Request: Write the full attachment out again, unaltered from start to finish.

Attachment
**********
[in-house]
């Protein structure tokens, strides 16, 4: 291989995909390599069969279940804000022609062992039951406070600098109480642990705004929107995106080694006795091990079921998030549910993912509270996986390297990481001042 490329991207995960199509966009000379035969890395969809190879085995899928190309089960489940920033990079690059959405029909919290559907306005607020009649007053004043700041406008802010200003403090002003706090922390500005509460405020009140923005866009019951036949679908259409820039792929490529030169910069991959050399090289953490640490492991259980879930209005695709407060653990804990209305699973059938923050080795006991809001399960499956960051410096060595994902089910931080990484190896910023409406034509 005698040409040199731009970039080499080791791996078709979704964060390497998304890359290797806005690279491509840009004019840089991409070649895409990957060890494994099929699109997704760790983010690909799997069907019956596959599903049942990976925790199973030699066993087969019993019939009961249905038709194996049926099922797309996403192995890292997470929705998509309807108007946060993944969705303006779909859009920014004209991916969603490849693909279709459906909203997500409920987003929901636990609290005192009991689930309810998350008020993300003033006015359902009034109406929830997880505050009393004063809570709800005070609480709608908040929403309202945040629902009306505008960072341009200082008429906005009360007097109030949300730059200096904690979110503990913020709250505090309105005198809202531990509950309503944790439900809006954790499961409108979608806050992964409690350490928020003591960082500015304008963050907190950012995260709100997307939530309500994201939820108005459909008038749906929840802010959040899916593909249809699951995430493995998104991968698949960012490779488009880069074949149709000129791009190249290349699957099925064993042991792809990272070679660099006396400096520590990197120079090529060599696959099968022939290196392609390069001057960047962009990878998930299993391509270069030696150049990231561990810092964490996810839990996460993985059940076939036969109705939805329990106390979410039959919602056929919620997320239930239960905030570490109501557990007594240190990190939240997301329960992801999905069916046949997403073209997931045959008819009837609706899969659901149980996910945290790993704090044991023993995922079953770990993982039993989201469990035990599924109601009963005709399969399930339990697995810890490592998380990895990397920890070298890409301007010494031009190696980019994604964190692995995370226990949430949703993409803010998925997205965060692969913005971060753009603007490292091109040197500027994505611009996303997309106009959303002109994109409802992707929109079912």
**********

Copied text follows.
[in-house]
């Protein structure tokens, strides 16, 4: 291989995909390599069969279940804000022609062992039951406070600098109480642990705004929107995106080694006795091990079921998030549910993912509270996986390297990481001042 490329991207995960199509966009000379035969890395969809190879085995899928190309089960489940920033990079690059959405029909919290559907306005607020009649007053004043700041406008802010200003403090002003706090922390500005509460405020009140923005866009019951036949679908259409820039792929490529030169910069991959050399090289953490640490492991259980879930209005695709407060653990804990209305699973059938923050080795006991809001399960499956960051410096060595994902089910931080990484190896910023409406034509 005698040409040199731009970039080499080791791996078709979704964060390497998304890359290797806005690279491509840009004019840089991409070649895409990957060890494994099929699109997704760790983010690909799997069907019956596959599903049942990976925790199973030699066993087969019993019939009961249905038709194996049926099922797309996403192995890292997470929705998509309807108007946060993944969705303006779909859009920014004209991916969603490849693909279709459906909203997500409920987003929901636990609290005192009991689930309810998350008020993300003033006015359902009034109406929830997880505050009393004063809570709800005070609480709608908040929403309202945040629902009306505008960072341009200082008429906005009360007097109030949300730059200096904690979110503990913020709250505090309105005198809202531990509950309503944790439900809006954790499961409108979608806050992964409690350490928020003591960082500015304008963050907190950012995260709100997307939530309500994201939820108005459909008038749906929840802010959040899916593909249809699951995430493995998104991968698949960012490779488009880069074949149709000129791009190249290349699957099925064993042991792809990272070679660099006396400096520590990197120079090529060599696959099968022939290196392609390069001057960047962009990878998930299993391509270069030696150049990231561990810092964490996810839990996460993985059940076939036969109705939805329990106390979410039959919602056929919620997320239930239960905030570490109501557990007594240190990190939240997301329960992801999905069916046949997403073209997931045959008819009837609706899969659901149980996910945290790993704090044991023993995922079953770990993982039993989201469990035990599924109601009963005709399969399930339990697995810890490592998380990895990397920890070298890409301007010494031009190696980019994604964190692995995370226990949430949703993409803010998925997205965060692969913005971060753009603007490292091109040197500027994505611009996303997309106009959303002109994109409802992707929109079912």